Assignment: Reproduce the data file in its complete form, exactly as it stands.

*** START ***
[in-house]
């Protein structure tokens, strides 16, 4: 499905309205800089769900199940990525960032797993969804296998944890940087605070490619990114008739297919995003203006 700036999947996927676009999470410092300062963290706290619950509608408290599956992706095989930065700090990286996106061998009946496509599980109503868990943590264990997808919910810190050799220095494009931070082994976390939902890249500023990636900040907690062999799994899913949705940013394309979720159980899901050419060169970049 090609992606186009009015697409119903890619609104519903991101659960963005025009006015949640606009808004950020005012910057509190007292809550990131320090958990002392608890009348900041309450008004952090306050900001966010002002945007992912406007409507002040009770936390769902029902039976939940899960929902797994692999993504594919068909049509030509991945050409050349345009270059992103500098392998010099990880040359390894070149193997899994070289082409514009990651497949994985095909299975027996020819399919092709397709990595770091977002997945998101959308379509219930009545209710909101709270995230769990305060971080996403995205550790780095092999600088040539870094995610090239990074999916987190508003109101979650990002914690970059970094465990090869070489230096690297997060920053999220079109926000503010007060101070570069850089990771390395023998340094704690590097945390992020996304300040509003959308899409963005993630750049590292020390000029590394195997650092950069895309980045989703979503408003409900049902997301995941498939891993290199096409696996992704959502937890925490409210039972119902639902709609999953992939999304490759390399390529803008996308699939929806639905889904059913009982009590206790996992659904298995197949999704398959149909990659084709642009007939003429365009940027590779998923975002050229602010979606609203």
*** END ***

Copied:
[in-house]
């Protein structure tokens, strides 16, 4: 499905309205800089769900199940990525960032797993969804296998944890940087605070490619990114008739297919995003203006 700036999947996927676009999470410092300062963290706290619950509608408290599956992706095989930065700090990286996106061998009946496509599980109503868990943590264990997808919910810190050799220095494009931070082994976390939902890249500023990636900040907690062999799994899913949705940013394309979720159980899901050419060169970049 090609992606186009009015697409119903890619609104519903991101659960963005025009006015949640606009808004950020005012910057509190007292809550990131320090958990002392608890009348900041309450008004952090306050900001966010002002945007992912406007409507002040009770936390769902029902039976939940899960929902797994692999993504594919068909049509030509991945050409050349345009270059992103500098392998010099990880040359390894070149193997899994070289082409514009990651497949994985095909299975027996020819399919092709397709990595770091977002997945998101959308379509219930009545209710909101709270995230769990305060971080996403995205550790780095092999600088040539870094995610090239990074999916987190508003109101979650990002914690970059970094465990090869070489230096690297997060920053999220079109926000503010007060101070570069850089990771390395023998340094704690590097945390992020996304300040509003959308899409963005993630750049590292020390000029590394195997650092950069895309980045989703979503408003409900049902997301995941498939891993290199096409696996992704959502937890925490409210039972119902639902709609999953992939999304490759390399390529803008996308699939929806639905889904059913009982009590206790996992659904298995197949999704398959149909990659084709642009007939003429365009940027590779998923975002050229602010979606609203």